Hazard, H. W. (ed.) / Volume III: The fourteenth and fifteenth centuries
XII: The Spanish and Portuguese reconquest, 1095-1492, pp. 396-456 PDF (13.3 MB)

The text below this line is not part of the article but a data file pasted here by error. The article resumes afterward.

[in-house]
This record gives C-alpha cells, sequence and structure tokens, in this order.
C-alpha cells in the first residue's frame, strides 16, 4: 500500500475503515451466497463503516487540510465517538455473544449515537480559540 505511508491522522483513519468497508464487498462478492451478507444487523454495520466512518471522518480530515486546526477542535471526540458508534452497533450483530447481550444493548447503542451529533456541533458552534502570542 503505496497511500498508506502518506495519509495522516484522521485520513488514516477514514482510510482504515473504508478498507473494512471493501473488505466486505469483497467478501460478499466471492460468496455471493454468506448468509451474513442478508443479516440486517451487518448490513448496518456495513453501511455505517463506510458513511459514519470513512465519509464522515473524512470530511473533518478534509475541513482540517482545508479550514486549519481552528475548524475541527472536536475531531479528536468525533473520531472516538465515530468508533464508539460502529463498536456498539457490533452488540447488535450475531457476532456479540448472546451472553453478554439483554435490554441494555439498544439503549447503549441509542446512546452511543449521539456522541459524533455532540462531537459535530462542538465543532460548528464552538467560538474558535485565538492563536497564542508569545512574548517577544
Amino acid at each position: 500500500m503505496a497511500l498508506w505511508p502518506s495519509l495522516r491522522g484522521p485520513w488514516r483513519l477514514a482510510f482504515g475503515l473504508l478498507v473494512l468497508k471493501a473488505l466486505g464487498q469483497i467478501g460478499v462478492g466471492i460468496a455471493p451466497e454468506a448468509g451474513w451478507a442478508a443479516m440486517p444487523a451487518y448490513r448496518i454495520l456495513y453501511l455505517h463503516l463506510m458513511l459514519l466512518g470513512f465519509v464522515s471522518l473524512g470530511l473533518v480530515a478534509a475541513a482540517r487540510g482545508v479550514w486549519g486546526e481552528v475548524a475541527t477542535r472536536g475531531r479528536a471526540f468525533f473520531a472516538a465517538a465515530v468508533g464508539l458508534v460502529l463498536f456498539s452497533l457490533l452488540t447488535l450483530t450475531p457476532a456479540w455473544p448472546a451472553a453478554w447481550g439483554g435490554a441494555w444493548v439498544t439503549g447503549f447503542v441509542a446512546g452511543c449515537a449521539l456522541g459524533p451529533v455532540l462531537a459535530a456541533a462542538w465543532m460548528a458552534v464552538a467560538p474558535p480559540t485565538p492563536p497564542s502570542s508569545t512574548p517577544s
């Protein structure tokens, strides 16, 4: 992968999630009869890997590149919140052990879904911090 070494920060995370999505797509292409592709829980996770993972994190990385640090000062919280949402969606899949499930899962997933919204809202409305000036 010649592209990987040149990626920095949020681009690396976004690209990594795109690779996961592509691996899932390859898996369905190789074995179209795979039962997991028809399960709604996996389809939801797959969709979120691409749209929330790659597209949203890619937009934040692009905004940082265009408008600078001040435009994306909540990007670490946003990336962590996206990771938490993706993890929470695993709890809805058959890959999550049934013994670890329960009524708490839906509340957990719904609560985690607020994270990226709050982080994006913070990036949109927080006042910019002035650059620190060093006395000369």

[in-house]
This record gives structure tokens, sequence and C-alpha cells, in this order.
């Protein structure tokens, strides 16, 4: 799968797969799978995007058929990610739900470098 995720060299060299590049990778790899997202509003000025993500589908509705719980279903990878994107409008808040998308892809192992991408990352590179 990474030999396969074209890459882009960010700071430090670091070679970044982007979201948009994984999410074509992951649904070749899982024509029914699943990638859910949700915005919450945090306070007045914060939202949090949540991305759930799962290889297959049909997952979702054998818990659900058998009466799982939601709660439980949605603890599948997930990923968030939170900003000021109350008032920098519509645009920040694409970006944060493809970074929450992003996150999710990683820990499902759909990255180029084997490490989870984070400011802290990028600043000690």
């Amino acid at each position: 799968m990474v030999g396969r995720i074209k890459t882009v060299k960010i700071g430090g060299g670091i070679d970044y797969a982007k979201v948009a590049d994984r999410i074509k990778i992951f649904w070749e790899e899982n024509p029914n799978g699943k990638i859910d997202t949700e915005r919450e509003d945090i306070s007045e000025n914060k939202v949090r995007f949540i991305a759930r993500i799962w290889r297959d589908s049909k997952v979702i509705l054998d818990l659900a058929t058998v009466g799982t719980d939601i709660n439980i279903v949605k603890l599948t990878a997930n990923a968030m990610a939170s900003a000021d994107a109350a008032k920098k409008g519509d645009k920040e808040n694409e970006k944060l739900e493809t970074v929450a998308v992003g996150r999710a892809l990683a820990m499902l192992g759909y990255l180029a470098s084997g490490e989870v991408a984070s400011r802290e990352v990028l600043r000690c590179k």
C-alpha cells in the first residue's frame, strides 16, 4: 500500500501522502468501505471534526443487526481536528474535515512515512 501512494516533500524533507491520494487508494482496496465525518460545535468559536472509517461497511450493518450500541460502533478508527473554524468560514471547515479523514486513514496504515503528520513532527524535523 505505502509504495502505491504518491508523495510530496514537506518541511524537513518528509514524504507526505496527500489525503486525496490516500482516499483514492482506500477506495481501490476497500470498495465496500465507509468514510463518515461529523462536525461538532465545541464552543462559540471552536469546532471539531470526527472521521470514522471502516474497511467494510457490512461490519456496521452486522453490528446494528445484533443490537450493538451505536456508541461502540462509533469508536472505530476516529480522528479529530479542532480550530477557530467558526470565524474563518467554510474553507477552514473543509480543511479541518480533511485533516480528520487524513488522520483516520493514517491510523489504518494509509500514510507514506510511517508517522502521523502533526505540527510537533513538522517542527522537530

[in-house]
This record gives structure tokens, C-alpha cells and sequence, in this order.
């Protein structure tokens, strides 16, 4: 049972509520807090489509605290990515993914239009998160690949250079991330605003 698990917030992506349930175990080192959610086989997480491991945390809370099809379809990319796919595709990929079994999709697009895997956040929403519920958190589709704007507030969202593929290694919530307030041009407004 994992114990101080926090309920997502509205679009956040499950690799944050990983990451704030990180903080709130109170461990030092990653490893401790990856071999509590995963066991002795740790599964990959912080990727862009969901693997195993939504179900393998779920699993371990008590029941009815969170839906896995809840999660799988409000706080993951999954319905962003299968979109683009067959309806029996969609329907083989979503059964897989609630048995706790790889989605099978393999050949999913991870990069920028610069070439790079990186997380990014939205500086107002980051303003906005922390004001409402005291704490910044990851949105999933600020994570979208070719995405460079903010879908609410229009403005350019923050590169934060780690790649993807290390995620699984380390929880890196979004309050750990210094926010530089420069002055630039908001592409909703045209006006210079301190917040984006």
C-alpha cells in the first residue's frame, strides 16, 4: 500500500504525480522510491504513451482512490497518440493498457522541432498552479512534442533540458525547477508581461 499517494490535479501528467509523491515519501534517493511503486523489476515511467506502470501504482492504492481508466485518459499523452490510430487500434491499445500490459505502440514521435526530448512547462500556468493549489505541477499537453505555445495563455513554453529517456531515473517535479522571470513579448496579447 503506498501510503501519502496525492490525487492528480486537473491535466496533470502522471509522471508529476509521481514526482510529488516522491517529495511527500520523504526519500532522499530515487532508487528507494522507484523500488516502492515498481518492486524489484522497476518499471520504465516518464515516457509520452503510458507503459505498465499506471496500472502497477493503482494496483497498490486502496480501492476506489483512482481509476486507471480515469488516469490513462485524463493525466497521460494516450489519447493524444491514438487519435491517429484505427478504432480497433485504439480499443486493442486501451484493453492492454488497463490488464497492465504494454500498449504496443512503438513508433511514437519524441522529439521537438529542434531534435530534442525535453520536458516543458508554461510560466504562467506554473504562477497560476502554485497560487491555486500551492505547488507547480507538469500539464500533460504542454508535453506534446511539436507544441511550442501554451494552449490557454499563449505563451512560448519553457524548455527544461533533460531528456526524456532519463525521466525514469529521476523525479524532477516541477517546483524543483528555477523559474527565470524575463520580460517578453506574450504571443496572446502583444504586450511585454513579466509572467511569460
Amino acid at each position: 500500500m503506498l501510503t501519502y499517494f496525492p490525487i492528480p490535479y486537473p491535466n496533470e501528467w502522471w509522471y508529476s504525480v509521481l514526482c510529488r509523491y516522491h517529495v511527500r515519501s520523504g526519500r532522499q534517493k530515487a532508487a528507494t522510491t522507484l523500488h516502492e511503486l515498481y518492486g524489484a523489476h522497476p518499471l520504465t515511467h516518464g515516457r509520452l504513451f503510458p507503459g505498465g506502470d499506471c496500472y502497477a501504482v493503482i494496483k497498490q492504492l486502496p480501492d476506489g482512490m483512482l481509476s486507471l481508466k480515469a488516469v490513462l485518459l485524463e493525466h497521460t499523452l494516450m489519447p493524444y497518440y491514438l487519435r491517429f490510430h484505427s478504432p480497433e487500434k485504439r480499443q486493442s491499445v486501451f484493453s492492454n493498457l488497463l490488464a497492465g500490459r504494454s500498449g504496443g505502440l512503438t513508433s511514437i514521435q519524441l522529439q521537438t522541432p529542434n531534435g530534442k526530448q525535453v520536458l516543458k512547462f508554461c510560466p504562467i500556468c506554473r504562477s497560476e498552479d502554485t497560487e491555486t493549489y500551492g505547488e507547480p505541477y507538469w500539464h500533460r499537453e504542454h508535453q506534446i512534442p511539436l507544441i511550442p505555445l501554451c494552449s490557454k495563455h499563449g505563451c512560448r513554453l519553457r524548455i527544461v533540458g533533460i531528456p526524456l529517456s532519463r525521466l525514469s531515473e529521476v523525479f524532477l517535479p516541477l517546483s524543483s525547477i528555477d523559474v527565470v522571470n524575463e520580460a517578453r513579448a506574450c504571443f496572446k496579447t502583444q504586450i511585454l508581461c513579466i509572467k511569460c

398 A HISTORY OF THE CRUSADES III of moving towards national autonomy; the similarly linked monar chies of Aragon and Navarre; and the foremost Catalan counties of Barcelona and Urgel. The Leonese-Castilian sovereigns Ferdinand I (1035/1038—1065) and Alfonso VI (1065/1072—1109) had at tempted to construct a pan-Iberian federation of both Christian and Moslem states based upon the ancient doctrine that the rulers of Leon, as authentic heirs of the Visigothic kings, were both reges and imperatores Hispaniae (or Hispaniarum), entitled to exercise an im perial hegemony over all other peninsular princes. 1 But this thesis met with considerable opposition from the other Christian states, so that in the year of Clermont it was plain that Christian unity would remain a precarious ideal and that the reconquest, conceptually the liberation of the peninsula from Islam but in practice much more a contest for immediate secular prizes, would be fought by indepen dent, often hostile, powers. Nevertheless, despite such disunity, Christian Iberia's increasing population and resources, maturing polit ical, social, and economic institutions, tightening religious, cultural, and commercial ties with trans-Pyrenean Europe, and growing con fidence that the reconquest was no longer a mere struggle for survival—all created strong pressures to gain lands and spoils, power, prestige, and satisfaction of religious ideals, across the open frontier to the south. Under Alfonso VI indeed, especially after Toledo's capitulation (1085), the reconquest had seemed destined to a quick success, with the Moorish principalities of al-Andalus (Moslem Spain) all being reduced to vassalage as the prelude to complete absorption. Instead Iberian Christendom—and this is the second fundamental change affecting the reconquest of the late eleventh century—was to be drawn into a protracted conflict with the three successive North African Berber empires of the Murãbits, the Muwahhids, and the Marinids. From the start, the Murãbit intrusion of Yüsuf ibn-Tashfin (1061—1106), commencing in 1086, set the pattern: replacement of weak, divided Hispano-Moslem "Taifa" (from Arabic mulük at tawã'if) kingdoms by an aggressive imperial power based on the opposite side of the Strait of Gibraltar and possessing abundant manpower reserves in the fighting tribes of the Maghrib and the Sahara. Insofar as this meant Africanization of al-Andalus and of the Islamic counter-reconquest, it rekindled in the peninsula, under Mo roccan leadership incarnating Murãbit reformist fervor, the ideal of the holy war (jihãd) against the Christians; and, to the extent that 1. R. Menendez Pidal, El Imperio hispanico y los Cinco Reinos (Madrid, 1950).
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